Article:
From 1910 to 1914, Chagall lived in Paris, and there absorbed the works of the leading cubist, surrealist, and fauvist painters.  It was during this period that Chagall painted some of his most famous paintings of the Jewish "shtetl" or village, and developed the features that became recognizable trademarks of his art.  Strong and often bright colors portray the world with a dreamlike, non-realistic simplicity, and the fusion of fantasy, religion, and nostalgia infuses his work with a joyous quality. Animals, workmen, lovers, and musicians populate his figures; the "fiddler on the roof" recurs frequently, often hovering within another scene.  Chagall's work of this period displays the influence of contemporary French painting, but his style remains independent of any one school of art.  He exhibited regularly in the Salon des Independants. 

In 1914, before the outbreak of World War I, Chagall held a one-man show in Berlin, exhibiting work dominated by Jewish images and personages.  During the war, he resided in Russia, and in 1917, endorsing the revolution, he was appointed Commissar for Fine Arts in Vitebsk and then director of the newly established Free Academy of Art.  The Bolshevik authorities, however, frowned upon Chagall's style of art as too modern, and in 1922, Chagall left Russia, settling in France one year later. He lived there permanently except for the years 1941 - 1948 when, fleeing France during World War II, he resided in the United States. Chagall's horror over the Nazi rise to power is expressed in works depicting Jewish martyrs and Jewish refugees.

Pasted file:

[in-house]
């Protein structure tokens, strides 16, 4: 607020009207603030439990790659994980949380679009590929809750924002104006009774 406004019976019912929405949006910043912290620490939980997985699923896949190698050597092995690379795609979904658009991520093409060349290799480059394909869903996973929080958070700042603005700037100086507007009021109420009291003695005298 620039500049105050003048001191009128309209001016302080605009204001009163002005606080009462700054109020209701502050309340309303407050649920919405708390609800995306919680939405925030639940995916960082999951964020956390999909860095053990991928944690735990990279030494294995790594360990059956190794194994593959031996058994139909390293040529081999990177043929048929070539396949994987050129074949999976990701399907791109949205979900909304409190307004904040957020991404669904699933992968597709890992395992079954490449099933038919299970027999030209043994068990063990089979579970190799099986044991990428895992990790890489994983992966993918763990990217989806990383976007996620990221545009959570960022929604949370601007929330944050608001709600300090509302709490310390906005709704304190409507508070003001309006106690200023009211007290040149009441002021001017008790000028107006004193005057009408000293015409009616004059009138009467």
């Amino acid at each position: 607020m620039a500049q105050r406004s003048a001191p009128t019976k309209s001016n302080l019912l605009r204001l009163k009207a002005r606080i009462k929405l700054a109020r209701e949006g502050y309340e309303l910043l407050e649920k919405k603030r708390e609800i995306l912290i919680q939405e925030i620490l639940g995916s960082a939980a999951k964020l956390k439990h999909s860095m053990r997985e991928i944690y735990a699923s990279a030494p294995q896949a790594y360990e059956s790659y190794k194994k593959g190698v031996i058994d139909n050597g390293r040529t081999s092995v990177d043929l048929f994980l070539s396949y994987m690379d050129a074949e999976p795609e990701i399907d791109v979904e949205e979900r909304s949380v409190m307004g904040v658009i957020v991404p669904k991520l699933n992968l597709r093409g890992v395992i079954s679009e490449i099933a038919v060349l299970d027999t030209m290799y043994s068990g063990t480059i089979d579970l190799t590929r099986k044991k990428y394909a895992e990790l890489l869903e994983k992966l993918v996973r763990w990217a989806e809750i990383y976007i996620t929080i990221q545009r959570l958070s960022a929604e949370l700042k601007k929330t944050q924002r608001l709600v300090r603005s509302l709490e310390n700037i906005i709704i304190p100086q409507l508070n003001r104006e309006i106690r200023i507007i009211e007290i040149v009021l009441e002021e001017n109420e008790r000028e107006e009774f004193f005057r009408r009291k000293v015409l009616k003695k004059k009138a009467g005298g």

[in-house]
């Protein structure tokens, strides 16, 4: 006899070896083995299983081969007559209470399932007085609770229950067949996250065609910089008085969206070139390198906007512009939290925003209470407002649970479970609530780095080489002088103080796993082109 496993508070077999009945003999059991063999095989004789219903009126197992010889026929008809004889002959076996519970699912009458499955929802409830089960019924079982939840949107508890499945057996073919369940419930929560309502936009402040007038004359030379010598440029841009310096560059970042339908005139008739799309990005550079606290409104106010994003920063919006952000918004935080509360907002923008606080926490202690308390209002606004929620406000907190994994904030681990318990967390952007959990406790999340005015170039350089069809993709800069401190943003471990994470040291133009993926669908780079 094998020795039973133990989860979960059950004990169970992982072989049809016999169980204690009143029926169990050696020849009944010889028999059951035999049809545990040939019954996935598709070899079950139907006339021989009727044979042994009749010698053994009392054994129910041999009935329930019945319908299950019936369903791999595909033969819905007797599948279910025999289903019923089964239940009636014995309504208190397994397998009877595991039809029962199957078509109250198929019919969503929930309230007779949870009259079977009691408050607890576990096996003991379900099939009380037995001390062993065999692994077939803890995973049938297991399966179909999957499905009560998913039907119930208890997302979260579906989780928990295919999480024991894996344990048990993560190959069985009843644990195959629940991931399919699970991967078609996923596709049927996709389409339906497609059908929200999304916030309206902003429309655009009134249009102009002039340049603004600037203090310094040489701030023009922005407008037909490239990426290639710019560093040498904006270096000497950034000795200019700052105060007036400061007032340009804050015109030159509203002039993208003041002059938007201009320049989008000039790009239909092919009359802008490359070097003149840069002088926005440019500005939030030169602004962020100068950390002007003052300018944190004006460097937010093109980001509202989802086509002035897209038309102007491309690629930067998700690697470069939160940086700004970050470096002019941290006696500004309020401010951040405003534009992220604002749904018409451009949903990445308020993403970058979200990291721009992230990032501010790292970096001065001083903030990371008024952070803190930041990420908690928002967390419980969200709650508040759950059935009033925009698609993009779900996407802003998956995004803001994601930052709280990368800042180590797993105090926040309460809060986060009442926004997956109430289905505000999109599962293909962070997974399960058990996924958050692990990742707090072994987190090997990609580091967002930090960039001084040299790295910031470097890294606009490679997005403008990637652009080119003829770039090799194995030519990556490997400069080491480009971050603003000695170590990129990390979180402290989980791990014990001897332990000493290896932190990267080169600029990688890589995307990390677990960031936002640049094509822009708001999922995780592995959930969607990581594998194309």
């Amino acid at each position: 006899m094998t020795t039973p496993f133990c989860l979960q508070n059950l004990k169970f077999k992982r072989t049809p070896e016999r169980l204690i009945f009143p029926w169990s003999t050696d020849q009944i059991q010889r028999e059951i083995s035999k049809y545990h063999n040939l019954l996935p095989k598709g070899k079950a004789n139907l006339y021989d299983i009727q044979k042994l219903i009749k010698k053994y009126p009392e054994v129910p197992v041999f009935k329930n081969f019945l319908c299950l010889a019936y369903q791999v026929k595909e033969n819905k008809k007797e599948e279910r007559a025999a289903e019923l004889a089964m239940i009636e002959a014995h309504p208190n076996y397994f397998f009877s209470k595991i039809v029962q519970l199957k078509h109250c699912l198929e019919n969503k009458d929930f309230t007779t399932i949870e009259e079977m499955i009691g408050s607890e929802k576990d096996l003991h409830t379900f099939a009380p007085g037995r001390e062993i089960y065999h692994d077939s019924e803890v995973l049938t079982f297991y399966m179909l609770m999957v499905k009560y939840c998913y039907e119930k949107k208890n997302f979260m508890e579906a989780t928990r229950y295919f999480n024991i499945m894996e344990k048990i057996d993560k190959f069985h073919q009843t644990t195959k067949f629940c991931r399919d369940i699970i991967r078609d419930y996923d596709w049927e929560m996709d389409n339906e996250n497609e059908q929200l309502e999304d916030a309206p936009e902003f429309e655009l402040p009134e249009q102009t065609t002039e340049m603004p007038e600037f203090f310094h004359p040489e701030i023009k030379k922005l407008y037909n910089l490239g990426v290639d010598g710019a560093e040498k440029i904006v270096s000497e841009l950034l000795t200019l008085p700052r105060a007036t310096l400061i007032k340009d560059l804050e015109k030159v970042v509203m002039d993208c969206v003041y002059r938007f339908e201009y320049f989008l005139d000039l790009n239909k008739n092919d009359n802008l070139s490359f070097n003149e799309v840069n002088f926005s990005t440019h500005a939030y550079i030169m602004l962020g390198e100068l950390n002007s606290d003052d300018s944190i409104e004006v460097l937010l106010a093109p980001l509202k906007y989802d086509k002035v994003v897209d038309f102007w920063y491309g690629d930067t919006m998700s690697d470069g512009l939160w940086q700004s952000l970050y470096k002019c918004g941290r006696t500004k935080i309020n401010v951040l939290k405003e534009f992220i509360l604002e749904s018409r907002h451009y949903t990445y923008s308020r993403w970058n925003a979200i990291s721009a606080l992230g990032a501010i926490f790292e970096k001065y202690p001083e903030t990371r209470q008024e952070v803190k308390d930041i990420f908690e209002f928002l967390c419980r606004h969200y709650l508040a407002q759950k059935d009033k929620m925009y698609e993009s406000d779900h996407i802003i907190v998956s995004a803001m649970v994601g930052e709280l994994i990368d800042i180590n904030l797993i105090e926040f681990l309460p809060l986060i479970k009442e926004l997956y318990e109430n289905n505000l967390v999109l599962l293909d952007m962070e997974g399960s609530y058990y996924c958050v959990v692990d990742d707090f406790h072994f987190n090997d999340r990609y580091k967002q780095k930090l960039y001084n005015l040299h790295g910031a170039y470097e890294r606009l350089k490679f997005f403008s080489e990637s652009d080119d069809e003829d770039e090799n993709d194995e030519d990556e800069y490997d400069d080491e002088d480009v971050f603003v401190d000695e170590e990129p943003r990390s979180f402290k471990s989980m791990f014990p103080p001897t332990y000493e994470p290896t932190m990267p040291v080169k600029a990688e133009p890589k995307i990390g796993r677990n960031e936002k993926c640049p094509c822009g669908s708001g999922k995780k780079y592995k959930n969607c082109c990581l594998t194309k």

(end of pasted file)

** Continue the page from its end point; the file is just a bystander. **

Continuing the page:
In addition to images of the Hassidic world, Chagall's paintings are inspired by themes from the Bible. His fascination with the Bible culminated in a series of over 100 etchings illustrating the Bible, many of which incorporate elements from Jewish folklore and from religious life in Vitebsk.  Chagall's other illustrations include works by Gogol, La Fontaine, Y. L. Peretz, and his autobiographical Ma Vie (1931; My Life 1960) and Chagall by Chagall (1979). 

Chagall painted with a variety of media, such as oils, water colors, and gouaches. His work also expanded to other forms of art, including ceramics, mosaics, and stained glass.  Among his most famous building decorations are the ceiling of the Opera House in Paris, murals at the New York Metropolitan Opera, a glass window at the United Nations, and decorations at the Vatican. 

Israel, which Chagall first visited in 1931 for the opening of the Tel Aviv Art Museum, is likewise endowed with some of Chagall's work, most notably the twelve stained glass windows at Hadassah Hospital and wall decorations at the Knesset. 

Chagall received many prizes and much recognition for his work.  He was also one of very few artists to exhibit work at the Louvre in their lifetime